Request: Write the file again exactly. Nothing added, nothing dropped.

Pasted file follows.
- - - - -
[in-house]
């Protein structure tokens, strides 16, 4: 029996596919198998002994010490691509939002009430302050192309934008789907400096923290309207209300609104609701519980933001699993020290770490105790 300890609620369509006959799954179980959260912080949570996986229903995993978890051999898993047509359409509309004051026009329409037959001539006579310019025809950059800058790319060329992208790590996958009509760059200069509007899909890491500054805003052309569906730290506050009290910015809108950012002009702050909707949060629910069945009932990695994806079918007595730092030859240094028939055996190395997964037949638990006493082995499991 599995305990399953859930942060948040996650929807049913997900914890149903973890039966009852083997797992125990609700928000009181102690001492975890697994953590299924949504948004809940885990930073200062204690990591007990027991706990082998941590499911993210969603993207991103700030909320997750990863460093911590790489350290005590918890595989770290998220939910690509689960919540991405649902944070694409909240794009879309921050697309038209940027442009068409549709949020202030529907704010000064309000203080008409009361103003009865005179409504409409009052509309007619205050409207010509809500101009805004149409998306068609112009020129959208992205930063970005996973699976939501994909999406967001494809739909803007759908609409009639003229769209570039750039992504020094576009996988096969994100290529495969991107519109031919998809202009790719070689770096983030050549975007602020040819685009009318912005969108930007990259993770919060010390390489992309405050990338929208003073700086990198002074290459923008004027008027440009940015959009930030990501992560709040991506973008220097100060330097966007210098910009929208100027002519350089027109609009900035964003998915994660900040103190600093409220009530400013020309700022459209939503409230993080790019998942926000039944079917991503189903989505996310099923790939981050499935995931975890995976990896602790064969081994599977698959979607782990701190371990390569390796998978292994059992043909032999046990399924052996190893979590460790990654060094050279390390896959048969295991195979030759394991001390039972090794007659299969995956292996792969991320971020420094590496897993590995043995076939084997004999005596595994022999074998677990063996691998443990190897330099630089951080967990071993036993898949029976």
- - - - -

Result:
[in-house]
């Protein structure tokens, strides 16, 4: 029996596919198998002994010490691509939002009430302050192309934008789907400096923290309207209300609104609701519980933001699993020290770490105790 300890609620369509006959799954179980959260912080949570996986229903995993978890051999898993047509359409509309004051026009329409037959001539006579310019025809950059800058790319060329992208790590996958009509760059200069509007899909890491500054805003052309569906730290506050009290910015809108950012002009702050909707949060629910069945009932990695994806079918007595730092030859240094028939055996190395997964037949638990006493082995499991 599995305990399953859930942060948040996650929807049913997900914890149903973890039966009852083997797992125990609700928000009181102690001492975890697994953590299924949504948004809940885990930073200062204690990591007990027991706990082998941590499911993210969603993207991103700030909320997750990863460093911590790489350290005590918890595989770290998220939910690509689960919540991405649902944070694409909240794009879309921050697309038209940027442009068409549709949020202030529907704010000064309000203080008409009361103003009865005179409504409409009052509309007619205050409207010509809500101009805004149409998306068609112009020129959208992205930063970005996973699976939501994909999406967001494809739909803007759908609409009639003229769209570039750039992504020094576009996988096969994100290529495969991107519109031919998809202009790719070689770096983030050549975007602020040819685009009318912005969108930007990259993770919060010390390489992309405050990338929208003073700086990198002074290459923008004027008027440009940015959009930030990501992560709040991506973008220097100060330097966007210098910009929208100027002519350089027109609009900035964003998915994660900040103190600093409220009530400013020309700022459209939503409230993080790019998942926000039944079917991503189903989505996310099923790939981050499935995931975890995976990896602790064969081994599977698959979607782990701190371990390569390796998978292994059992043909032999046990399924052996190893979590460790990654060094050279390390896959048969295991195979030759394991001390039972090794007659299969995956292996792969991320971020420094590496897993590995043995076939084997004999005596595994022999074998677990063996691998443990190897330099630089951080967990071993036993898949029976």